Syracuse passes law aimed at preventing youth smoking
Syracuse Common Councilors approved a law this week meant to make it harder for youth to buy smoking or vaping products from convenience stores.
The legislation attacks the issue of kids getting tobacco products in corner stores, by requiring these stores to get a new city license. Ultimately the legislation would reduce the density of stores by capping the number of licenses at 198. Going forward the city would issue only one license for every two stores that close.
Syracuse Common Councilor Pat Hogan said exposure to vaping and cigarette products leads to more youth getting addicted to nicotine.
"We particularly worry about the younger folks in this community," Hogan said. "And it's really incongruous that we have stores so close to schools that explicitly advertise tobacco products."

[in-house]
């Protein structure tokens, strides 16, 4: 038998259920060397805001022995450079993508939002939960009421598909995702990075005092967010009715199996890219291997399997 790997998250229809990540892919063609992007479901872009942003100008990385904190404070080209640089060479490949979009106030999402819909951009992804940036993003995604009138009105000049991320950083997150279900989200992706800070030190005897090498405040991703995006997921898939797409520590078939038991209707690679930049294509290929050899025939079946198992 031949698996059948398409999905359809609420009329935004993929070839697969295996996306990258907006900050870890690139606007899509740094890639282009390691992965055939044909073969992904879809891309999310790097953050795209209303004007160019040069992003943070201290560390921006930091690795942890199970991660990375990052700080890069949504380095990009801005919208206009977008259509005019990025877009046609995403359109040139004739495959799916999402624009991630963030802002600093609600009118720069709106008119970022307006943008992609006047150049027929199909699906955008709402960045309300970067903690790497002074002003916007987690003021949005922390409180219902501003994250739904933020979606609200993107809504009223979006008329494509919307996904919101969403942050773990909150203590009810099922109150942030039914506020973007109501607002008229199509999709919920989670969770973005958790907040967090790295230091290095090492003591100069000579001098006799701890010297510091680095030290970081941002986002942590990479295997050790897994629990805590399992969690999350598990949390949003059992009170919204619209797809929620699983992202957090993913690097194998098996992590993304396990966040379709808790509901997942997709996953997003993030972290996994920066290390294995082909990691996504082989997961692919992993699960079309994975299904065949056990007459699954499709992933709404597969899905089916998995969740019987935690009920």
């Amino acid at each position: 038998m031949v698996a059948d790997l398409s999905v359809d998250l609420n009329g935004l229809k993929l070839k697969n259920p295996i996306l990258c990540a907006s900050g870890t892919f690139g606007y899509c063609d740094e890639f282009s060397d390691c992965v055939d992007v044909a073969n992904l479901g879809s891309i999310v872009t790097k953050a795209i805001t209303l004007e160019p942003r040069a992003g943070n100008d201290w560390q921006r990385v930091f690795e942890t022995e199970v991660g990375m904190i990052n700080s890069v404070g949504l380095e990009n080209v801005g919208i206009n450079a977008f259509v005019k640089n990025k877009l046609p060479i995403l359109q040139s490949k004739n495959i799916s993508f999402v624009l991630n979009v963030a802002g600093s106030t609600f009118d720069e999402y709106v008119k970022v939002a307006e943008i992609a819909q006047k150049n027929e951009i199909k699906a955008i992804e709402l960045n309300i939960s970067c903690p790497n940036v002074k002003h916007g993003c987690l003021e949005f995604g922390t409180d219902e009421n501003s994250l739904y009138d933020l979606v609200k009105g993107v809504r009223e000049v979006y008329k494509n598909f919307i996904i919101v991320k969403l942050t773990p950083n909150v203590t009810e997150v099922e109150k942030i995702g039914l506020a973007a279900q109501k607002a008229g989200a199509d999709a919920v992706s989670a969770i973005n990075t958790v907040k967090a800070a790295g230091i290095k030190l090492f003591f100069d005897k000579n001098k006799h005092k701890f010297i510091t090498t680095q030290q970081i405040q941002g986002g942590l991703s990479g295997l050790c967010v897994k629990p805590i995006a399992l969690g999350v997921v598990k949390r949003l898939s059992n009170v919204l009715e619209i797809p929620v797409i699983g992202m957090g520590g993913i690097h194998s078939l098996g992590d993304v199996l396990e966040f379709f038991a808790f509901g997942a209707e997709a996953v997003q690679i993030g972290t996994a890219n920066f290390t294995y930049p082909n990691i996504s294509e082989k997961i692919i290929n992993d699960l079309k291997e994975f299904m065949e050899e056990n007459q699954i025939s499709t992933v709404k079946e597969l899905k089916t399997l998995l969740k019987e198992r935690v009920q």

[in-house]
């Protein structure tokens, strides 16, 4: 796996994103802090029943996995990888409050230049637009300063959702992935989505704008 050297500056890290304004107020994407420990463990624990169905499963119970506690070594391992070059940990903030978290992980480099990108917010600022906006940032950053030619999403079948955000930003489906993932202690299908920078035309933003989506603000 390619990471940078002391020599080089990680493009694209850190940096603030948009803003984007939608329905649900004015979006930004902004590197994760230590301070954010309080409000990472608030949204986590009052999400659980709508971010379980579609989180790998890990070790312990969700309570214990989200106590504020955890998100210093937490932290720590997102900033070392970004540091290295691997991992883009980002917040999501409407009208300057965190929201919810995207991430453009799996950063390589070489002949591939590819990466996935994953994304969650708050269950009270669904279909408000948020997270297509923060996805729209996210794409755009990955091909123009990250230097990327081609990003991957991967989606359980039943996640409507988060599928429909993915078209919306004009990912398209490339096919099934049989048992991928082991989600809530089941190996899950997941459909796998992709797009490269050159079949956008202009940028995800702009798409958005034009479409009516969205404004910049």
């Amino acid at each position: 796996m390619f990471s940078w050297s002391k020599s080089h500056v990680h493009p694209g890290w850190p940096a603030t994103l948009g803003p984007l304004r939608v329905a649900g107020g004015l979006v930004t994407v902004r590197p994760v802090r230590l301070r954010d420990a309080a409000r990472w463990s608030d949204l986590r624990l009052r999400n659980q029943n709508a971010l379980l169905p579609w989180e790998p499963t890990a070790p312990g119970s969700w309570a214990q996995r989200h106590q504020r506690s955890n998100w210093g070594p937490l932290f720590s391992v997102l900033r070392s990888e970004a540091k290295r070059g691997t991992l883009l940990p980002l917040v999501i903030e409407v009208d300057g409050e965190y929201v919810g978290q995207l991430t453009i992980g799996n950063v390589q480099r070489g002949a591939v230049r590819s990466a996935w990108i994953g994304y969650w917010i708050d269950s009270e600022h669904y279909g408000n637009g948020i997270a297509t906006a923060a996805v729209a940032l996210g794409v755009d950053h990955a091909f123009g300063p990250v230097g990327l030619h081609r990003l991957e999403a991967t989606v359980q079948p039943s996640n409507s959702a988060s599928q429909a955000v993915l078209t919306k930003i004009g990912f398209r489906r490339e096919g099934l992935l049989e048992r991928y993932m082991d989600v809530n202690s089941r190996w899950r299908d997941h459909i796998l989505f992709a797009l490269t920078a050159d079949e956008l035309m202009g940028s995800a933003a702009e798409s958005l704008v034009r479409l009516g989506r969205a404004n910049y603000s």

Hogan said it is ultimately a community health issue.
“Unfortunately, when people take it up early, it stays with them sometimes for the rest of their lives," Hogan said. "And it's interesting, the community at large, that we address these health issues that arise when people smoke 40 or 50 or 60 years. They start young.”
Convenience stores already have to get a license from the state to operate. Opponents call the new law redundant and wasteful and something that will ultimately hurt family-owned businesses. The law goes into effect immediately.